Higher nonfasting triglycerides increase the risk of heart failure
Nonfasting Triglycerides, Low-Density Lipoprotein Cholesterol, and Heart Failure Risk: Two Cohort Studies of 113 554 IndividualsVarbo A and Nordestgaard BG. - ATVB 2018; published online ahead of print
There are strong associations between high concentrations of nonfasting TGs and risk of ischemic stroke, MI, ischemic heart disease (IHD), and all-cause mortality [1,2], as well as between TGs, diabetes and HF [3,4]. Hence, high concentrations of nonfasting TGs might also be associated with HF, although existing data have led to conflicting results [5-7].
In this study, it was evaluated whether high concentrations of nonfasting TGs and LDL-c are associated with a higher risk of HF in the general population. For this purpose 103 860 individuals with 2146 cases of HF from the Copenhagen General Population Study (2003–2014) were included, and the results were confirmed in the Copenhagen City Heart Study with 9694 individuals and 1447 cases of HF (1991–1994) and with minimal use of statins.
Individuals were divided into groups by their concentrations of nonfasting triglycerides and LDL-c, based on clinically meaningful cut points and without excluding extremely high concentrations, since they represent theoretically the highest risk of HF.
- When compared with low nonfasting TGs (below 1 mmol/L or 88 mg/dL), stepwise higher nonfasting TGs were associated with a stepwise higher HF risk, with multivariable adjusted HRs ranging from 1.32 (95% CI: 1.06–1.65) for nonfasting TGs of 1-1.99 mmol/L (88-175 mg/dL) to 2.59 (95% CI: 1.48–4.54) for nonfasting TGs ≥5 mmol/L (440 mg/dL).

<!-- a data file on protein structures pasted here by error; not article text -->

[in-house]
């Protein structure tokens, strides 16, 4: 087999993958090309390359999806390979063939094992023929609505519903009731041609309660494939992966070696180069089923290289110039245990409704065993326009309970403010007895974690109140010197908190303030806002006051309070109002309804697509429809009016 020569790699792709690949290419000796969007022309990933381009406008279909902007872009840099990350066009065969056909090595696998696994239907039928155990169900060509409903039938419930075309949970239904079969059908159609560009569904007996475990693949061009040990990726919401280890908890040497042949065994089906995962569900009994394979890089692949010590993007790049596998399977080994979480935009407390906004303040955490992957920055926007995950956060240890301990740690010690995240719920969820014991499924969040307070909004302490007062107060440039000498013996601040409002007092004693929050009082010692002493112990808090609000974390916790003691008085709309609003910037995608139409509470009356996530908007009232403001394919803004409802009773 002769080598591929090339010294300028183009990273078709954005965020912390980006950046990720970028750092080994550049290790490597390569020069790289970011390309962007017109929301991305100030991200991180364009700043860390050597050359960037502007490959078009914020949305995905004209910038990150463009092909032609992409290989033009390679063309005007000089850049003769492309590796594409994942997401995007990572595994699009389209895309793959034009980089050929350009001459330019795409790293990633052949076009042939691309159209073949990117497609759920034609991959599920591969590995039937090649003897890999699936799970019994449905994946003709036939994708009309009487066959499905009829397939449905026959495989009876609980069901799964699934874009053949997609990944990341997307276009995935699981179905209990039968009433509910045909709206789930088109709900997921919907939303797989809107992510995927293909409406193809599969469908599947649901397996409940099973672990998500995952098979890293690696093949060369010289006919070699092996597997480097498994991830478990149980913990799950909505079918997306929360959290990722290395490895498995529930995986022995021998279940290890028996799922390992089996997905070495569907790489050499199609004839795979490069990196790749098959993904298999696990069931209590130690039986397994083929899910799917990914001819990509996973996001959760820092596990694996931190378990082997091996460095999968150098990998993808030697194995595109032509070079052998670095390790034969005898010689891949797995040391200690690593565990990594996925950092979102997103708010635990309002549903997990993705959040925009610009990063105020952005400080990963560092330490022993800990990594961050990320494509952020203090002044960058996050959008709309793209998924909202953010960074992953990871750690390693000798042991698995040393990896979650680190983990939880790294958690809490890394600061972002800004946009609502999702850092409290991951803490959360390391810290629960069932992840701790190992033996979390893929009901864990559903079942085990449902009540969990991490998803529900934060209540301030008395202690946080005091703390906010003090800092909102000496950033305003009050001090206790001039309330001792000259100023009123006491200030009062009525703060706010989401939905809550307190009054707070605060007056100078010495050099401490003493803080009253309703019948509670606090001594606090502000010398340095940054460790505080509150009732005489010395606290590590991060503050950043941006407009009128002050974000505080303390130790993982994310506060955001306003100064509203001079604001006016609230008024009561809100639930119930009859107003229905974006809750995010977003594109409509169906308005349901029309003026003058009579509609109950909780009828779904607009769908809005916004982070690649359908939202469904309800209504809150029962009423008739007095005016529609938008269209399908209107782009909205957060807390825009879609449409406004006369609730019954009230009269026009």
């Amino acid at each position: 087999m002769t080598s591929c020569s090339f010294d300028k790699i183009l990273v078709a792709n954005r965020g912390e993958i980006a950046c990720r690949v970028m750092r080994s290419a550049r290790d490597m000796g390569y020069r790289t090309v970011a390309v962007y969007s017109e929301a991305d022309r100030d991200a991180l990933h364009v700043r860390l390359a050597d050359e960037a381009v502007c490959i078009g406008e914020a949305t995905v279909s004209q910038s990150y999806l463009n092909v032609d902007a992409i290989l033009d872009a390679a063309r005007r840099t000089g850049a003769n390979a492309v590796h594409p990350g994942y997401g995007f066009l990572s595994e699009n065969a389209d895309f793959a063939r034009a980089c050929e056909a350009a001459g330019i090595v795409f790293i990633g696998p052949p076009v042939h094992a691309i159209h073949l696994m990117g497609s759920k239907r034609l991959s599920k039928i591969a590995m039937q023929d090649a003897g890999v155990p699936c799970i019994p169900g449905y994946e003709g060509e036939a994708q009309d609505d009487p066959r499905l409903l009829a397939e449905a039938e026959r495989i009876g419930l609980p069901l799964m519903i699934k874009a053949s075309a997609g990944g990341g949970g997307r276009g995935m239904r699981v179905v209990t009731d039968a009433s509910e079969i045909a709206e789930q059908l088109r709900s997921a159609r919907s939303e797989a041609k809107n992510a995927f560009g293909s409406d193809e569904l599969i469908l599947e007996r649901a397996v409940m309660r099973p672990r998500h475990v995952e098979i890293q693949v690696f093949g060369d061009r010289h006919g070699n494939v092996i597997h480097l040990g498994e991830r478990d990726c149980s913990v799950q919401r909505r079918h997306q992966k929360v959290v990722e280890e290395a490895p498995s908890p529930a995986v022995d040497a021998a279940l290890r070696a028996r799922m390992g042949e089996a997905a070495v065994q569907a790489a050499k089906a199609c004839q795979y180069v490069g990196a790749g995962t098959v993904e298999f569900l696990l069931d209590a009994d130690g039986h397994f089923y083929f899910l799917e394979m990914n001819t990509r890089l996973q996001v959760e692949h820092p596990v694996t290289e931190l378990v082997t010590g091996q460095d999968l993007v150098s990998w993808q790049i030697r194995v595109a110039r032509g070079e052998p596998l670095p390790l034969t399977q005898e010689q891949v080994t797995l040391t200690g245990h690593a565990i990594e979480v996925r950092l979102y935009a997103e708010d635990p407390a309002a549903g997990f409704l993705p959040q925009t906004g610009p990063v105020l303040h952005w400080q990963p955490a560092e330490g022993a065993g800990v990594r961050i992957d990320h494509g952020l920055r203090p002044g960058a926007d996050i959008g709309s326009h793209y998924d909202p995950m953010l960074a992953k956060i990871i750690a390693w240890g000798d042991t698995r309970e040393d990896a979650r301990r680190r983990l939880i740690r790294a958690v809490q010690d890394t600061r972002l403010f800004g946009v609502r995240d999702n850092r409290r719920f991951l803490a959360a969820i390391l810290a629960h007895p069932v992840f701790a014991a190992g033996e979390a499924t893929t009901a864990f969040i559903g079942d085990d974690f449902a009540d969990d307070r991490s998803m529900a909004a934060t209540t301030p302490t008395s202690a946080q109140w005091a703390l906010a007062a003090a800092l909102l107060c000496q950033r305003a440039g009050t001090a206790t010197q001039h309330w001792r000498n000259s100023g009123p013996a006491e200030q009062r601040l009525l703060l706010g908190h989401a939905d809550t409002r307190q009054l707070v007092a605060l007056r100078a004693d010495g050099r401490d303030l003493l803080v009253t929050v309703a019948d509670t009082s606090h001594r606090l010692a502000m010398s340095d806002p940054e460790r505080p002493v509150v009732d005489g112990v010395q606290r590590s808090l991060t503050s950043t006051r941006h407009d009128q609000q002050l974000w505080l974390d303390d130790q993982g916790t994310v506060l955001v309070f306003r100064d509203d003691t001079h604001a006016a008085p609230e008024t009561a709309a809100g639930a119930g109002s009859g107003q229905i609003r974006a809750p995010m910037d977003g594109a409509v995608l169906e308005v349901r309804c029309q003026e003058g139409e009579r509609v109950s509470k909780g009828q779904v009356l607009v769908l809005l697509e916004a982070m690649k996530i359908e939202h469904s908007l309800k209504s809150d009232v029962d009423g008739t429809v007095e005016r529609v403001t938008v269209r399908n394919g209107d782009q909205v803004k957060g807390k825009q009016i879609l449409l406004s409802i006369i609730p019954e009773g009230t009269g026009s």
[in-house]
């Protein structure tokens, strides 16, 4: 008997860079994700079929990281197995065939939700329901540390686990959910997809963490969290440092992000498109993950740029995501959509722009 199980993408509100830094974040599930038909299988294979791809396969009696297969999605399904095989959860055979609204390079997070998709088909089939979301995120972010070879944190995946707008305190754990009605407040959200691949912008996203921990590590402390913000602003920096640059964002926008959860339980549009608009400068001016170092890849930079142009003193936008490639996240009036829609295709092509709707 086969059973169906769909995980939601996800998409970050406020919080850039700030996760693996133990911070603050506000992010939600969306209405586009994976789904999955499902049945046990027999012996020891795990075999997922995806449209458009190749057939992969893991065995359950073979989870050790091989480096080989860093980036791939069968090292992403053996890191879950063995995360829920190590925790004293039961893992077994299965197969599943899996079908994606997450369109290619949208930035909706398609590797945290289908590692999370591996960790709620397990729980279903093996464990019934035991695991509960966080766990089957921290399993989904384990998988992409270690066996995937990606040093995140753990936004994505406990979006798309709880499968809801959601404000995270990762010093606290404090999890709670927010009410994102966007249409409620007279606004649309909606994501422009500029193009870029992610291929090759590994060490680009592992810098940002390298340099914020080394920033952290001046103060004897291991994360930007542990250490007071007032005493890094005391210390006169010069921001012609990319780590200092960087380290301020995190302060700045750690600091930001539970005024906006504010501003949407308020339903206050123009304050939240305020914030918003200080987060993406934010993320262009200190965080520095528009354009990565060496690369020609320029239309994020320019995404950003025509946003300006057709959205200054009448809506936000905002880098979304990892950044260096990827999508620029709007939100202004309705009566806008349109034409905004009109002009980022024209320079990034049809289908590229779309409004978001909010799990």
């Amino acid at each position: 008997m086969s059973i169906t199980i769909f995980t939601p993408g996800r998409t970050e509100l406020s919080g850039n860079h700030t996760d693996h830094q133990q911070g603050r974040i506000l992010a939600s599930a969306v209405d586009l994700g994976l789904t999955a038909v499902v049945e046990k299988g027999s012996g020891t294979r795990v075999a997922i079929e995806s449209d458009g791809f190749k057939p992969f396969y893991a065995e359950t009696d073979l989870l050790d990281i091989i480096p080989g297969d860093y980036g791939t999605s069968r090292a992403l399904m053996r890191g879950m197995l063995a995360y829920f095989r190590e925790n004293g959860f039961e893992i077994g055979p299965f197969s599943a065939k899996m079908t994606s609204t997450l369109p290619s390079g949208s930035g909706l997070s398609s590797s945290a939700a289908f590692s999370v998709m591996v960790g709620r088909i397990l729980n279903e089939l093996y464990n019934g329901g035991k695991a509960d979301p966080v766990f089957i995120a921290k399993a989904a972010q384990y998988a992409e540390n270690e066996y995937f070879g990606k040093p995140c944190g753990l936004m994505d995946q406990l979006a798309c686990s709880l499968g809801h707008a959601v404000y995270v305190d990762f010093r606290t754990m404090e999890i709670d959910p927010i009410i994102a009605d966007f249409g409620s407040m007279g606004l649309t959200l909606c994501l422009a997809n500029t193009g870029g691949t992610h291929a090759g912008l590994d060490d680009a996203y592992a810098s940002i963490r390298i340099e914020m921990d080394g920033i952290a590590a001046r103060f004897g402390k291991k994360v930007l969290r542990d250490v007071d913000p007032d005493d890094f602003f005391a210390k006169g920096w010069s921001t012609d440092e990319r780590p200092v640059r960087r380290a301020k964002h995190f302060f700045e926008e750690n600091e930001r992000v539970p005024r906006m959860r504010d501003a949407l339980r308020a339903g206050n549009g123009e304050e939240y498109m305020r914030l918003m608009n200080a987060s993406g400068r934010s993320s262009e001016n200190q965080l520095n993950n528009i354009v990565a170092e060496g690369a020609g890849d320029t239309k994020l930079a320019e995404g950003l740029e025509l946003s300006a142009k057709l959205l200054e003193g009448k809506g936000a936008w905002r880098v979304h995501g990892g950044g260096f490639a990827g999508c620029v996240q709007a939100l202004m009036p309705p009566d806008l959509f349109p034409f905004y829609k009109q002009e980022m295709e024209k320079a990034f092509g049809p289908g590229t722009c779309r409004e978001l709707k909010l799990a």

- The HR for HF for a 1 mmol/L (88 mg/dL) higher concentration of nonfasting TGs was 1.19 (95% CI: 1.12–1.26), which was similar after stratification for conventional HF risk factors. There was no evidence for interactions between nonfasting TGs and HF risk factors.
- The analysis of the Copenhagen City Heart Study confirmed the findings of the Copenhagen General Population Study: compared with low nonfasting TGs, multivariable adjusted HRs for nonfasting TGs of 1-1.99 mmol/L ranged from 1.28 (95% CI: 0.93–1.75) to 2.33 (95% CI: 1.22–4.45) for nonfasting TGs ≥5 mmol/L.
- The cumulative incidence of HF was higher for stepwise higher nonfasting TGs: the subHRs ranged from 1.17 (95% CI: 1.04–1.32) for nonfasting TGs of 1-1.99 mmol/L to 1.95 (95% CI: 1.45–2.63) for nonfasting TGs ≥5 mmol/L, when compared with individuals with low nonfasting TGs.
- The proportion of effect mediated through IHD was 34% (95% CI: 26%–49%), for MI 22% (95% CI: 16%–32%), and for IHD without MI 13% (95% CI: 9%–18%).
- There was no association between stepwise higher LDL-c concentrations and HF risk. The HR for HF for a 1 mmol/L (38.6 mg/dL) higher LDL-c was 0.95 (95% CI; 0.88–1.04).
Stepwise higher concentrations of nonfasting TGs were associated with stepwise higher risk of HF, which was not the case for LDL-c. These findings support the need for further investigations examining whether TG and remnant cholesterol lowering in those with high concentrations would lower the HF risk.